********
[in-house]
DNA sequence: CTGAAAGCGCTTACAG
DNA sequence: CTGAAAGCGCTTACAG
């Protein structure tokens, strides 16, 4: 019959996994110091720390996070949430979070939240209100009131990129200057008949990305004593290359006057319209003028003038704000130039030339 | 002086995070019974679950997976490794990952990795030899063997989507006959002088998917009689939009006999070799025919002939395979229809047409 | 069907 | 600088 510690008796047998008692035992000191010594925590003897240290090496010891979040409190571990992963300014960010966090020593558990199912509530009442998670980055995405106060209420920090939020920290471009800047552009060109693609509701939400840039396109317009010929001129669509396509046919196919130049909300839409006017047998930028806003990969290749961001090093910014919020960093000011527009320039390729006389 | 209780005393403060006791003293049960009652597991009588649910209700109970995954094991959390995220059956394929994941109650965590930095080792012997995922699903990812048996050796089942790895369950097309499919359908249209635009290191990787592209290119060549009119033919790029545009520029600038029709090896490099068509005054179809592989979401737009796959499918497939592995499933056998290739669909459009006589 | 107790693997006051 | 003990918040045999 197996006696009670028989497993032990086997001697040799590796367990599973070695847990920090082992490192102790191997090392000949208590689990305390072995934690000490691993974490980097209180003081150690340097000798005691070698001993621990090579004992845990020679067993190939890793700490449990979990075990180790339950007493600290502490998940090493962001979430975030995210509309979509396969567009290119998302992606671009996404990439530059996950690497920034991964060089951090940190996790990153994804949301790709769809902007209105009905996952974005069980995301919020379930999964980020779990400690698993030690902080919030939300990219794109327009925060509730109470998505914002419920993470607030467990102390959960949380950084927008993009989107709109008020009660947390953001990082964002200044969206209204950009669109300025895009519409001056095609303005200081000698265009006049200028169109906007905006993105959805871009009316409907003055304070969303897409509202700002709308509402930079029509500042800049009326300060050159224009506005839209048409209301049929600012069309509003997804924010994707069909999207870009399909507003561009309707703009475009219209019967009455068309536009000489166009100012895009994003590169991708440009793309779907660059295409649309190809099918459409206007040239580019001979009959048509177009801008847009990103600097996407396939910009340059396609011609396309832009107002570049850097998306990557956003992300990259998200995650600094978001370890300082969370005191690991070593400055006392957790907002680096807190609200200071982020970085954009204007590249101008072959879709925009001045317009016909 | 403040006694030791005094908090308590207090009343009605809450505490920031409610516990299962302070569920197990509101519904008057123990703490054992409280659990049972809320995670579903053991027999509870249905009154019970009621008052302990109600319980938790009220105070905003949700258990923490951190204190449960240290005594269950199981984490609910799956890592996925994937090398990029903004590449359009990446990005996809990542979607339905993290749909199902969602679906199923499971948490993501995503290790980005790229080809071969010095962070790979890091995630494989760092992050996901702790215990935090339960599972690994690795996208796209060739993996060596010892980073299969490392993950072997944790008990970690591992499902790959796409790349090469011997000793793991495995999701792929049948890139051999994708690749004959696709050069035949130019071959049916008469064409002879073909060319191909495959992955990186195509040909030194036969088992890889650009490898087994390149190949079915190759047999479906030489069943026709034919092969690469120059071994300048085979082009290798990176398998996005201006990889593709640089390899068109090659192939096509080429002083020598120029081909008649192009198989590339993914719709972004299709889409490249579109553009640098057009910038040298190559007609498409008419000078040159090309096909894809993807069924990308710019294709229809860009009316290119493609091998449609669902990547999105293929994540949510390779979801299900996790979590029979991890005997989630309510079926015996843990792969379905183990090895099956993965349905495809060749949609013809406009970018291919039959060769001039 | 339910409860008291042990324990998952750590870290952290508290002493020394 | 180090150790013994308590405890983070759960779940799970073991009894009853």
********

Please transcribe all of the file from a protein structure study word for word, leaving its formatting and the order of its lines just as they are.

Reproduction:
[in-house]
DNA sequence: CTGAAAGCGCTTACAG
DNA sequence: CTGAAAGCGCTTACAG
């Protein structure tokens, strides 16, 4: 019959996994110091720390996070949430979070939240209100009131990129200057008949990305004593290359006057319209003028003038704000130039030339 | 002086995070019974679950997976490794990952990795030899063997989507006959002088998917009689939009006999070799025919002939395979229809047409 | 069907 | 600088 510690008796047998008692035992000191010594925590003897240290090496010891979040409190571990992963300014960010966090020593558990199912509530009442998670980055995405106060209420920090939020920290471009800047552009060109693609509701939400840039396109317009010929001129669509396509046919196919130049909300839409006017047998930028806003990969290749961001090093910014919020960093000011527009320039390729006389 | 209780005393403060006791003293049960009652597991009588649910209700109970995954094991959390995220059956394929994941109650965590930095080792012997995922699903990812048996050796089942790895369950097309499919359908249209635009290191990787592209290119060549009119033919790029545009520029600038029709090896490099068509005054179809592989979401737009796959499918497939592995499933056998290739669909459009006589 | 107790693997006051 | 003990918040045999 197996006696009670028989497993032990086997001697040799590796367990599973070695847990920090082992490192102790191997090392000949208590689990305390072995934690000490691993974490980097209180003081150690340097000798005691070698001993621990090579004992845990020679067993190939890793700490449990979990075990180790339950007493600290502490998940090493962001979430975030995210509309979509396969567009290119998302992606671009996404990439530059996950690497920034991964060089951090940190996790990153994804949301790709769809902007209105009905996952974005069980995301919020379930999964980020779990400690698993030690902080919030939300990219794109327009925060509730109470998505914002419920993470607030467990102390959960949380950084927008993009989107709109008020009660947390953001990082964002200044969206209204950009669109300025895009519409001056095609303005200081000698265009006049200028169109906007905006993105959805871009009316409907003055304070969303897409509202700002709308509402930079029509500042800049009326300060050159224009506005839209048409209301049929600012069309509003997804924010994707069909999207870009399909507003561009309707703009475009219209019967009455068309536009000489166009100012895009994003590169991708440009793309779907660059295409649309190809099918459409206007040239580019001979009959048509177009801008847009990103600097996407396939910009340059396609011609396309832009107002570049850097998306990557956003992300990259998200995650600094978001370890300082969370005191690991070593400055006392957790907002680096807190609200200071982020970085954009204007590249101008072959879709925009001045317009016909 | 403040006694030791005094908090308590207090009343009605809450505490920031409610516990299962302070569920197990509101519904008057123990703490054992409280659990049972809320995670579903053991027999509870249905009154019970009621008052302990109600319980938790009220105070905003949700258990923490951190204190449960240290005594269950199981984490609910799956890592996925994937090398990029903004590449359009990446990005996809990542979607339905993290749909199902969602679906199923499971948490993501995503290790980005790229080809071969010095962070790979890091995630494989760092992050996901702790215990935090339960599972690994690795996208796209060739993996060596010892980073299969490392993950072997944790008990970690591992499902790959796409790349090469011997000793793991495995999701792929049948890139051999994708690749004959696709050069035949130019071959049916008469064409002879073909060319191909495959992955990186195509040909030194036969088992890889650009490898087994390149190949079915190759047999479906030489069943026709034919092969690469120059071994300048085979082009290798990176398998996005201006990889593709640089390899068109090659192939096509080429002083020598120029081909008649192009198989590339993914719709972004299709889409490249579109553009640098057009910038040298190559007609498409008419000078040159090309096909894809993807069924990308710019294709229809860009009316290119493609091998449609669902990547999105293929994540949510390779979801299900996790979590029979991890005997989630309510079926015996843990792969379905183990090895099956993965349905495809060749949609013809406009970018291919039959060769001039 | 339910409860008291042990324990998952750590870290952290508290002493020394 | 180090150790013994308590405890983070759960779940799970073991009894009853």